By James Bowman on 6.5.07 @ 12:01AM
Boy! I thought movies like Dylan McCormick’s Four Lane Highway went out with the 1960s. And a good thing too. A sensitive young man named Sean (Fred Weller) who aspires to a literary career denies his vocation because his now-deceased daddy, a famous author, was mean to him years before and told him he had no talent — even though he had published a story in the New Yorker! Daddy said they only accepted it because of who his father was. Sean’s long-suffering girlfriend, Molly (Greer Goodman), must soothe his tortured soul and once again persuade him of his self-worth. Sean, by the way, is 34 years old. When he asks his best friend, Lyle (Reg Rogers), why they’re still living the irresponsible and promiscuous lives of college kids, the latter replies: “Because we can.”
It’s the one true thing said in the movie. Even if there’s anybody — apart from the self-pitying auteur — that wants to bring this adolescent tosh back before the public, it can’t really be done today. We lack the innocence that was once willing to look on people like Sean as semi-tragic figures rather than narcissistic twerps. Go back now and watch even so fine a film as Five Easy Pieces (1970) and you’re likely to be struck by the falsity and staginess of Jack Nicholson’s romantic neuroses. And he didn’t get loved out of them, not even by the pulchritudinous tag-team of Karen Black and Susan Anspach. Besides, the bad-dad movie has moved on since those days. There is a sort of recognition of this in Mr. McCormick’s making the old man a drunk as well as a meanie and an authoritarian.
The specter of “dysfunction” thus hangs over the proceedings, as well as wounded self-esteem, when Sean himself starts to abuse alcohol. “The apple doesn’t rot far from the tree,” as he puts it. It may or may not be a relevant detail that Lyle is much worse than Sean: a serious alcoholic who has to come to terms with the fact. He also, not coincidentally, has his own bad-dad problem, being estranged from his father, a big shot business executive, because of his radical left-wing political views. Or are his radical left-wing political views a product of being estranged from his father? Either way there is an embryonic subplot in Lyle’s story which strikes me as potentially a lot more interesting than the main one and which at least might have thrown some light on Sean’s predicament. But it dies a-borning.
In spite of these fatal flaws, Four Lane Highway might have been easy enough to take if it had been cut by half an hour and the elaborate narrative framework scrapped. For the story is told in a confusing series of flashbacks. In the present, Sean and Molly have been apart for two years. An artist, she has moved back to New York from the small college town in Maine where she was teaching when they were together and where Sean now works as a bartender and a construction worker, having lived there most of his life. When a show of her paintings is announced by a New York gallery, Sean and Lyle go to see it, and her. Their road trip in Sean’s old Ford pickup with the camper top provides the first occasion for flashbacks during which the story of his romantic involvement with Molly is told.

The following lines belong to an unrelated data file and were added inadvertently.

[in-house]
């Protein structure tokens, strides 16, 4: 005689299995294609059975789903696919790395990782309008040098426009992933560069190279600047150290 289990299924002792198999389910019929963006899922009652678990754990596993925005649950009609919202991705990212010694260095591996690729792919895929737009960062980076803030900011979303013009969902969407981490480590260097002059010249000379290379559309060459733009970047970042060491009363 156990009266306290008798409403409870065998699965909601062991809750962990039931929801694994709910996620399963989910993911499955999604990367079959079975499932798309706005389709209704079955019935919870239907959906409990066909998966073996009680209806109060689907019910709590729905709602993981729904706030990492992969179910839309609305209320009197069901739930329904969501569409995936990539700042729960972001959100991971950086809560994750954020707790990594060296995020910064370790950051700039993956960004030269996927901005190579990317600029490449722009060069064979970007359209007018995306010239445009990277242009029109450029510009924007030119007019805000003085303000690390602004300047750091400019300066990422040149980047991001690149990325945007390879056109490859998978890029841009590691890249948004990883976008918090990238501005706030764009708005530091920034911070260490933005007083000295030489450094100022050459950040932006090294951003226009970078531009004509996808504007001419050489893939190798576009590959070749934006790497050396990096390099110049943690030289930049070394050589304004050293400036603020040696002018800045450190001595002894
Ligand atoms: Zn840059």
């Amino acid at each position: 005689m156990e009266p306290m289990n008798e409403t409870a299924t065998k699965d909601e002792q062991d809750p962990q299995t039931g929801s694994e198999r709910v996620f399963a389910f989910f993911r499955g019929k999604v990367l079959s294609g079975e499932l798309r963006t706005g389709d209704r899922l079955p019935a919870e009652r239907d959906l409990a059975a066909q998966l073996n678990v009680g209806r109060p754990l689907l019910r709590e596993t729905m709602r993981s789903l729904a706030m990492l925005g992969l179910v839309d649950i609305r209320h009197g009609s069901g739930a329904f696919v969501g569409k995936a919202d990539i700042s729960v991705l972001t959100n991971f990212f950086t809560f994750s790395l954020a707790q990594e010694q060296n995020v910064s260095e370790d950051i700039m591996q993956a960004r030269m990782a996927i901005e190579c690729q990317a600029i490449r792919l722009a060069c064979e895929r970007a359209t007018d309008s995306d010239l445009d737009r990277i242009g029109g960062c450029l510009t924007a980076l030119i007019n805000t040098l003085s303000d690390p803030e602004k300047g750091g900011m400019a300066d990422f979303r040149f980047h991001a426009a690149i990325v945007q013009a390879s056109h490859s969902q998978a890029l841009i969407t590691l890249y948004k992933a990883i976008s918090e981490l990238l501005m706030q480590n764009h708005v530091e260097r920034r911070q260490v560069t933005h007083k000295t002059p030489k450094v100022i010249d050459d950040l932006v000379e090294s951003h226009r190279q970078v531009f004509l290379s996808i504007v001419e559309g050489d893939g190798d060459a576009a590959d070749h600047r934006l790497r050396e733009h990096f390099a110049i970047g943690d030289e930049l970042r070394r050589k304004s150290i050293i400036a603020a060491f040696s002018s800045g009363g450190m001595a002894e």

But once he has got into the habit, Mr. McCormick can’t stop himself from indulging in it again and again. In fact, his addiction appears to the outsider to be almost as bad as Lyle’s. He’s a flashback-oholic off the wagon, constantly and irritatingly interrupting his own story of Sean and Molly’s re-encounter in the present with far more detail about their past as co-habitees than we can possibly care to have or, having, make any use of. Of course the reason is not far to seek. For it’s the past that contains all the juicy tortured-soul stuff and thus all Mr. Weller’s best opportunities to put on the Jack Nicholson shtick — except that he’s far too innocuous a character to bring it off.
In the present we’re meant to see Sean as getting his act together, and everybody knows that suffering and dysfunction are more cinematically compelling than recovery. Thus, in organizing his film the way he does, Mr. McCormick unwittingly points up the phoniness of its premise. Like one of those old timey melodramas that smuggled prurience in under the cloak of moral didacticism, Four Lane Highway uses its inspirational and therapeutic carapace as a pretext for pain-porn. And even if you’re into pain-porn, the sufferings of so pathetic a wimp as Sean are unlikely to impress you — unless you are about 16 or are suffering from a case of arrested development as serious as his own.
James Bowman, our movie and culture critic, is a resident scholar at the Ethics and Public Policy Center. He is the author of Honor: A History and Media Madness: The Corruption of Our Political Culture, both published by Encounter Books.
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